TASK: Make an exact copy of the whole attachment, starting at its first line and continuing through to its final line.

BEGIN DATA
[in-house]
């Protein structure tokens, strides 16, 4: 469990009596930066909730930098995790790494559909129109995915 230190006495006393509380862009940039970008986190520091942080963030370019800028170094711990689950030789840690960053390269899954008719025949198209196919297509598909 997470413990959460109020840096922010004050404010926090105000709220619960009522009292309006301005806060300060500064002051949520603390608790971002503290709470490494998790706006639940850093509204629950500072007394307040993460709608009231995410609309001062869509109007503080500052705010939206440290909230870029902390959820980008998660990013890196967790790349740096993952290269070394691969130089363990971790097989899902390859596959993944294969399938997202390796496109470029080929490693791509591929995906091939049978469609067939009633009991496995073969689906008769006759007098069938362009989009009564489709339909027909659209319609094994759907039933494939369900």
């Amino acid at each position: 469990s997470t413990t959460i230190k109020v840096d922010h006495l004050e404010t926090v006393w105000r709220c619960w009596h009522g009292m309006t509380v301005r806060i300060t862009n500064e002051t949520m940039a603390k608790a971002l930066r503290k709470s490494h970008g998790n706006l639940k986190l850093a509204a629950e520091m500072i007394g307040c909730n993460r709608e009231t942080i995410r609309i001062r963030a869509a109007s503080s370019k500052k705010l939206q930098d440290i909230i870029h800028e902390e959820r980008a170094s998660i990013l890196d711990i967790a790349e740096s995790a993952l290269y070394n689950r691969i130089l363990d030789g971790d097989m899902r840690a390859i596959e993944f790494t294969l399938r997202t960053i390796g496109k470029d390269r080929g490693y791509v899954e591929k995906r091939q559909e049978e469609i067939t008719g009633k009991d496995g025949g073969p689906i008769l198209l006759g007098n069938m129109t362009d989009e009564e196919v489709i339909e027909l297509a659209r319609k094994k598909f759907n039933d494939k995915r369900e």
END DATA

[in-house]
């Protein structure tokens, strides 16, 4: 469990009596930066909730930098995790790494559909129109995915 230190006495006393509380862009940039970008986190520091942080963030370019800028170094711990689950030789840690960053390269899954008719025949198209196919297509598909 997470413990959460109020840096922010004050404010926090105000709220619960009522009292309006301005806060300060500064002051949520603390608790971002503290709470490494998790706006639940850093509204629950500072007394307040993460709608009231995410609309001062869509109007503080500052705010939206440290909230870029902390959820980008998660990013890196967790790349740096993952290269070394691969130089363990971790097989899902390859596959993944294969399938997202390796496109470029080929490693791509591929995906091939049978469609067939009633009991496995073969689906008769006759007098069938362009989009009564489709339909027909659209319609094994759907039933494939369900």
């Amino acid at each position: 469990s997470t413990t959460i230190k109020v840096d922010h006495l004050e404010t926090v006393w105000r709220c619960w009596h009522g009292m309006t509380v301005r806060i300060t862009n500064e002051t949520m940039a603390k608790a971002l930066r503290k709470s490494h970008g998790n706006l639940k986190l850093a509204a629950e520091m500072i007394g307040c909730n993460r709608e009231t942080i995410r609309i001062r963030a869509a109007s503080s370019k500052k705010l939206q930098d440290i909230i870029h800028e902390e959820r980008a170094s998660i990013l890196d711990i967790a790349e740096s995790a993952l290269y070394n689950r691969i130089l363990d030789g971790d097989m899902r840690a390859i596959e993944f790494t294969l399938r997202t960053i390796g496109k470029d390269r080929g490693y791509v899954e591929k995906r091939q559909e049978e469609i067939t008719g009633k009991d496995g025949g073969p689906i008769l198209l006759g007098n069938m129109t362009d989009e009564e196919v489709i339909e027909l297509a659209r319609k094994k598909f759907n039933d494939k995915r369900e």